You can read information about role responsibilities, salary, working hours, what to expect, qualifications, skills, work experience, career prospects and related roles on the following Prospects Job Profile:
You might also see other job profiles of interest in the Creative arts and design profiles page (which gives links to the 38 profiles in the sector).
There is no substitute for relevant work experience. Start to acquire it as early as you can. Use your vacations, spare evenings or weekends to help with student drama productions or concerts, look for part-time or temporary jobs front of house and in the box office, in cinemas, or in the bars and cafeterias of arts centres and theatres. The organisers of arts festivals often need temporary staff to help with administration and publicity; check out the British Performing Arts Yearbook and the The British Arts Festivals Association. Make contact with local community arts workers and find out where volunteer help is needed; bear in mind that many students gain their most valuable experience by taking on administrative responsibilities with student and amateur performances. Sell tickets, organise publicity, book outside performers - use whatever opportunity you have to gain relevant experience – but be aware that performing roles in themselves will not be relevant, and that experience with student productions alone is unlikely to be sufficient.
Temporary jobs are often the foot in the door that enables the aspiring arts administrator to demonstrate his/her creative and administrative ability and to network with other administrators. Volunteering and getting work experience can also help you discover what facet of the industry interests you most and what you are best at doing, whether it’s accounting, marketing, fund-raising, designing or other administrative processes.
Auction houses can offer paid internships – they are normally advertised via the organisations’ own websites, so it is worth looking around.
Organisations which have offered internships/seminars in the past include:
The following websites offer volunteering opportunities
Try to stay in touch with those you take any work experience with so they can keep you informed of any other opportunities that come up and so you can contact them for practical advice on how to advance your career.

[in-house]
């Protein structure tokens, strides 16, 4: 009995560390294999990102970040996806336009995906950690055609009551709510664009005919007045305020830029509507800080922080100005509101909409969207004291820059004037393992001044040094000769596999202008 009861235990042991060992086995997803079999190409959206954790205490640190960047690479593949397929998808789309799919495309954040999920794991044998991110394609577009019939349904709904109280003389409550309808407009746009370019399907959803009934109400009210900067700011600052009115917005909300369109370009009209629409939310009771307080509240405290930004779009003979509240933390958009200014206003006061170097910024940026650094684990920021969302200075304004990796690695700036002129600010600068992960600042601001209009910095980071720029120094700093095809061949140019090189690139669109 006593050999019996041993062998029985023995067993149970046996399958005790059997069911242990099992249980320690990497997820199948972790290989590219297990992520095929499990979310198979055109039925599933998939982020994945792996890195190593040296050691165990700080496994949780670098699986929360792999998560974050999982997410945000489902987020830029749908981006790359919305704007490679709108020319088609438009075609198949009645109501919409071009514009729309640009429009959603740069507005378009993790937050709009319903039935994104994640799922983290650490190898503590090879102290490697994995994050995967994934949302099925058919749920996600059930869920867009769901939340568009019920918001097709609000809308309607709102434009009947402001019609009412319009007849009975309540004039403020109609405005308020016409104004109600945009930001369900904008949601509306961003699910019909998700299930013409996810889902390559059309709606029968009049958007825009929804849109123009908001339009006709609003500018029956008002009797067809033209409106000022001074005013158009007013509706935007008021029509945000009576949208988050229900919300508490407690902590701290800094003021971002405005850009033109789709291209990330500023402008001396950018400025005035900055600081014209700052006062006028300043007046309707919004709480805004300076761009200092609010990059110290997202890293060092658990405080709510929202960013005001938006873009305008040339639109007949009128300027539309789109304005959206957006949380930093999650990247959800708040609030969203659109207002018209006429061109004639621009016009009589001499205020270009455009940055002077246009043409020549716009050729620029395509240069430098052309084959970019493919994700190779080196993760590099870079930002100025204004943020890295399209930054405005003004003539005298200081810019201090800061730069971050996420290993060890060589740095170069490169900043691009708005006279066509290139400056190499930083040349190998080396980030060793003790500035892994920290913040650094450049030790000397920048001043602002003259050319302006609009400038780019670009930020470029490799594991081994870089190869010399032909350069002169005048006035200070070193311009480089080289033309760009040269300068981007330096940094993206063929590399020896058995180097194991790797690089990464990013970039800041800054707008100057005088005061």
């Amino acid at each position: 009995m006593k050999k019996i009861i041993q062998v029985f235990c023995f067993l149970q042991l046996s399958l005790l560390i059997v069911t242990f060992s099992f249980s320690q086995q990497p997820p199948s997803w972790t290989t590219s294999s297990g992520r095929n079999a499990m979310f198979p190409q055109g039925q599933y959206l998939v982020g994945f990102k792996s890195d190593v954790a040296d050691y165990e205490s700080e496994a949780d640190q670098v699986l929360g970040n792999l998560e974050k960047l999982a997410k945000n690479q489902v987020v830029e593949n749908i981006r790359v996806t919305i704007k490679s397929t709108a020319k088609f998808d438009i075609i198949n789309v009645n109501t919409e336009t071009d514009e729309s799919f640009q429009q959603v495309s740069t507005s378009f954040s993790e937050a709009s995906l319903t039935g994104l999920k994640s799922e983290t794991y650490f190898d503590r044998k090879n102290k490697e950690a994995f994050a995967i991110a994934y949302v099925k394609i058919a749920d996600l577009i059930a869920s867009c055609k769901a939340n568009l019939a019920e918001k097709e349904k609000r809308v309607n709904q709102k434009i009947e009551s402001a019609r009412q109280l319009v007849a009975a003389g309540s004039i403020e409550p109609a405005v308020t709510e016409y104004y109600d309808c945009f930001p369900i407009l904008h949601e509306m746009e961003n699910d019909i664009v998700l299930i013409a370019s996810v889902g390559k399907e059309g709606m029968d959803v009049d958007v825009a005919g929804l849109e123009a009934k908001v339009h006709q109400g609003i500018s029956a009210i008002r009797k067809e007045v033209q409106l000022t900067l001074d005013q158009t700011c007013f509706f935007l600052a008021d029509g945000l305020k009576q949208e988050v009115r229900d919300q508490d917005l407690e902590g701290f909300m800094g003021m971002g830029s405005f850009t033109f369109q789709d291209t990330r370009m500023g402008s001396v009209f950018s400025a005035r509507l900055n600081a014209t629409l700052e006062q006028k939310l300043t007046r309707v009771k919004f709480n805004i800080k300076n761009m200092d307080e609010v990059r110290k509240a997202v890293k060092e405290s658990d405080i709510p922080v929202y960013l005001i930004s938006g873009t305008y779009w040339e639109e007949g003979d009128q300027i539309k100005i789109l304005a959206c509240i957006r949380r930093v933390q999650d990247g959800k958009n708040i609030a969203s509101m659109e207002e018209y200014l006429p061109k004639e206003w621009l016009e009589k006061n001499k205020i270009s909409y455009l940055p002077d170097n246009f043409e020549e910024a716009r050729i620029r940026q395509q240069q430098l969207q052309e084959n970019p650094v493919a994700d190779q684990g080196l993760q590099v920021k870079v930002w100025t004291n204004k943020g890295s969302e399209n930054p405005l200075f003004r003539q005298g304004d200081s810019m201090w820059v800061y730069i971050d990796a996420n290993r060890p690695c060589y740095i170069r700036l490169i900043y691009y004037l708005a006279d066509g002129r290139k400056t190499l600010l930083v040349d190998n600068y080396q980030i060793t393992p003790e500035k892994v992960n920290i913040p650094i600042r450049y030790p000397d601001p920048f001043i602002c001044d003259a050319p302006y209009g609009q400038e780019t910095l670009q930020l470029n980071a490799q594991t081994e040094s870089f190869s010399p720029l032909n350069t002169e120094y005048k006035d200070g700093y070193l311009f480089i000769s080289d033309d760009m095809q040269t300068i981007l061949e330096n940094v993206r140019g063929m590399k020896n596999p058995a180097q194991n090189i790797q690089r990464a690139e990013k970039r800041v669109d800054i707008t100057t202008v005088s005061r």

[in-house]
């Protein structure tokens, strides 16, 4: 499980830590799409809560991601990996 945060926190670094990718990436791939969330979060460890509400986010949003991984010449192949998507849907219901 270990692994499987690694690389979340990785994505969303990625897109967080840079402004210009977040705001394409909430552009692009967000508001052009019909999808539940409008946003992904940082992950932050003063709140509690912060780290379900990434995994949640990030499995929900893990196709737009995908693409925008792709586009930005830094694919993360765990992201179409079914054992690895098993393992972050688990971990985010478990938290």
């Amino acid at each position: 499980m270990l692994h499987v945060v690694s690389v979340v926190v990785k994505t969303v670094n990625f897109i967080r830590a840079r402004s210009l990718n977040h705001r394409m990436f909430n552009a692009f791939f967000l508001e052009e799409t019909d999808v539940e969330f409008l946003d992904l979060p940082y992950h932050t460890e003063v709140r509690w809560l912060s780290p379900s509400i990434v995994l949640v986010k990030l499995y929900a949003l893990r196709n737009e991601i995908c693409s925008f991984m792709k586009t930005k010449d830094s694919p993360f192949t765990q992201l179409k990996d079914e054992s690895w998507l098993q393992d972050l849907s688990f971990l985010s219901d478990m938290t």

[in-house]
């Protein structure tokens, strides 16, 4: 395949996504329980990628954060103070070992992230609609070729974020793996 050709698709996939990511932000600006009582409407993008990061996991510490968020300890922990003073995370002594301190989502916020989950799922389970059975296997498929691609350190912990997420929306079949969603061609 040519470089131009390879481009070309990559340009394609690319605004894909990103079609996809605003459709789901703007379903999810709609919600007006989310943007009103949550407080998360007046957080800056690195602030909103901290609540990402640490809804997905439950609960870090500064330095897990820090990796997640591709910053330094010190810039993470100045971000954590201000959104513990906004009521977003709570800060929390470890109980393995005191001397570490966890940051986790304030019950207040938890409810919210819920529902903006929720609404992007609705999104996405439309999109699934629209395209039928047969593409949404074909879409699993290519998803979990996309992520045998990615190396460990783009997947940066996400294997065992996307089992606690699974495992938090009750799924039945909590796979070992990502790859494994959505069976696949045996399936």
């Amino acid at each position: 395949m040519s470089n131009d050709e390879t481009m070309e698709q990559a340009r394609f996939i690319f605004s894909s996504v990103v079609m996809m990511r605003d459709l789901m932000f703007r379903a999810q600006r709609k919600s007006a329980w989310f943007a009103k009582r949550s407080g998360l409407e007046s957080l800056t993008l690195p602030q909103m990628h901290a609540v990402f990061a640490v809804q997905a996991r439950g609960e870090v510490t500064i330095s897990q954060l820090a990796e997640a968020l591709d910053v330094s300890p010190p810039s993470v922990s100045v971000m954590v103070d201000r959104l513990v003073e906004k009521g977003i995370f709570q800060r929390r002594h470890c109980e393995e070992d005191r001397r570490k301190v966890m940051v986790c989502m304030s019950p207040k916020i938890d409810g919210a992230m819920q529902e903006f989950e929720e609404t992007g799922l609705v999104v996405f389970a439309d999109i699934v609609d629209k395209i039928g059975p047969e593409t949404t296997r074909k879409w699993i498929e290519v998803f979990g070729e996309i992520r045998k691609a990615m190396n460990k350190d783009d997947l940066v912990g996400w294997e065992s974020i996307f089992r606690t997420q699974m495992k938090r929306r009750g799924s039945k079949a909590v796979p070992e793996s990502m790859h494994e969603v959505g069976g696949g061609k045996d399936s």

If you can't find the opportunities then make them! Send speculative applications to galleries, festivals, theatres - whatever you are interested in. Using your contacts and networking can be effective ways of gaining work experience, whether it is a paid placement or the opportunity to work shadow for a day. Look at our work experience page for more information.
Although you don't need to be a graduate for a career in arts administration, the majority of administrators are graduates with practical office skills and some business sense. Your degree subject is not always significant, but can be an advantage – particularly in music administration. Vacancies usually arise when someone resigns, and posts are filled as soon as possible. Graduate entry programmes are extremely rare but not unheard of.
Though there are frequent opportunities to get into the arts sector (administrators sometimes switch jobs as they look for new challenges and employment by different types of institution), the main issue in securing a job is the sheer number of candidates applying for the same position. The vacancies that are advertised will be found in the normal media - newspapers, magazines, specialist publications and websites. As competition for jobs in the sector is always strong and many vacancies are not advertised, it is important to make and maintain contacts through events and work experience in order to hear about potential opportunities.